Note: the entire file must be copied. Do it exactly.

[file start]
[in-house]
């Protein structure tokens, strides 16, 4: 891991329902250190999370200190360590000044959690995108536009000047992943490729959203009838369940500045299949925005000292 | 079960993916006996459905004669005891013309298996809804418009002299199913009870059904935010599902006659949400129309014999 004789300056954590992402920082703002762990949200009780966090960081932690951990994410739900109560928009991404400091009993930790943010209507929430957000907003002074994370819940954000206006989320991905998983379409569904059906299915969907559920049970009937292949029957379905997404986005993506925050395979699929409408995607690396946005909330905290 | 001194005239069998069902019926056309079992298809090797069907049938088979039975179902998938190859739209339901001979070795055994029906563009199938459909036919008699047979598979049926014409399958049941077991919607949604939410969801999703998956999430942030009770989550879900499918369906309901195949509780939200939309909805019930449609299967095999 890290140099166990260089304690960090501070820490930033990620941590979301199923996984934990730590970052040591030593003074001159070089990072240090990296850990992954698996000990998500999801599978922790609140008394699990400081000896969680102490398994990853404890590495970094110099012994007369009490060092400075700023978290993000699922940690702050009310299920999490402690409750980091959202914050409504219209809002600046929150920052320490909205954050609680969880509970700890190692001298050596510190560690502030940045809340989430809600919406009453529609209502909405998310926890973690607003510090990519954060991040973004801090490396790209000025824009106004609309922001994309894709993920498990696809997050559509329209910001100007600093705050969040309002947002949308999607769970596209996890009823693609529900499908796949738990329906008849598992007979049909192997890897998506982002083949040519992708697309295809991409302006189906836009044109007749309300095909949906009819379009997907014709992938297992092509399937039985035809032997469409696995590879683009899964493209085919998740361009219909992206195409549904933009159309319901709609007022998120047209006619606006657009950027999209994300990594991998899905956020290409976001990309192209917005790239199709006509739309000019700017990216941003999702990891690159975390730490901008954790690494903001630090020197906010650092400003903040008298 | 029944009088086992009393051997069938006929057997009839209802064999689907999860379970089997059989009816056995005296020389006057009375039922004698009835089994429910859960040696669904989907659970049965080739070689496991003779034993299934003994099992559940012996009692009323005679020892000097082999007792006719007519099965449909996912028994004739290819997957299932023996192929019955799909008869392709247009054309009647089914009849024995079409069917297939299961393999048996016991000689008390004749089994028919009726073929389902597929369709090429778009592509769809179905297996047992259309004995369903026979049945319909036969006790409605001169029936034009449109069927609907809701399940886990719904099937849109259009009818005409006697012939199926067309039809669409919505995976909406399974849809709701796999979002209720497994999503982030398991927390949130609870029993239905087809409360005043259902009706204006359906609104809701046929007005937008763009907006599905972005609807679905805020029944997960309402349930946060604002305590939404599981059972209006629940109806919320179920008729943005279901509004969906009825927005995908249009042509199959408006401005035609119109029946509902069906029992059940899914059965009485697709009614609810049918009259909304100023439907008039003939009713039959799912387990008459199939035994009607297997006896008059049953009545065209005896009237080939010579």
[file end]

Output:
[in-house]
């Protein structure tokens, strides 16, 4: 891991329902250190999370200190360590000044959690995108536009000047992943490729959203009838369940500045299949925005000292 | 079960993916006996459905004669005891013309298996809804418009002299199913009870059904935010599902006659949400129309014999 004789300056954590992402920082703002762990949200009780966090960081932690951990994410739900109560928009991404400091009993930790943010209507929430957000907003002074994370819940954000206006989320991905998983379409569904059906299915969907559920049970009937292949029957379905997404986005993506925050395979699929409408995607690396946005909330905290 | 001194005239069998069902019926056309079992298809090797069907049938088979039975179902998938190859739209339901001979070795055994029906563009199938459909036919008699047979598979049926014409399958049941077991919607949604939410969801999703998956999430942030009770989550879900499918369906309901195949509780939200939309909805019930449609299967095999 890290140099166990260089304690960090501070820490930033990620941590979301199923996984934990730590970052040591030593003074001159070089990072240090990296850990992954698996000990998500999801599978922790609140008394699990400081000896969680102490398994990853404890590495970094110099012994007369009490060092400075700023978290993000699922940690702050009310299920999490402690409750980091959202914050409504219209809002600046929150920052320490909205954050609680969880509970700890190692001298050596510190560690502030940045809340989430809600919406009453529609209502909405998310926890973690607003510090990519954060991040973004801090490396790209000025824009106004609309922001994309894709993920498990696809997050559509329209910001100007600093705050969040309002947002949308999607769970596209996890009823693609529900499908796949738990329906008849598992007979049909192997890897998506982002083949040519992708697309295809991409302006189906836009044109007749309300095909949906009819379009997907014709992938297992092509399937039985035809032997469409696995590879683009899964493209085919998740361009219909992206195409549904933009159309319901709609007022998120047209006619606006657009950027999209994300990594991998899905956020290409976001990309192209917005790239199709006509739309000019700017990216941003999702990891690159975390730490901008954790690494903001630090020197906010650092400003903040008298 | 029944009088086992009393051997069938006929057997009839209802064999689907999860379970089997059989009816056995005296020389006057009375039922004698009835089994429910859960040696669904989907659970049965080739070689496991003779034993299934003994099992559940012996009692009323005679020892000097082999007792006719007519099965449909996912028994004739290819997957299932023996192929019955799909008869392709247009054309009647089914009849024995079409069917297939299961393999048996016991000689008390004749089994028919009726073929389902597929369709090429778009592509769809179905297996047992259309004995369903026979049945319909036969006790409605001169029936034009449109069927609907809701399940886990719904099937849109259009009818005409006697012939199926067309039809669409919505995976909406399974849809709701796999979002209720497994999503982030398991927390949130609870029993239905087809409360005043259902009706204006359906609104809701046929007005937008763009907006599905972005609807679905805020029944997960309402349930946060604002305590939404599981059972209006629940109806919320179920008729943005279901509004969906009825927005995908249009042509199959408006401005035609119109029946509902069906029992059940899914059965009485697709009614609810049918009259909304100023439907008039003939009713039959799912387990008459199939035994009607297997006896008059049953009545065209005896009237080939010579």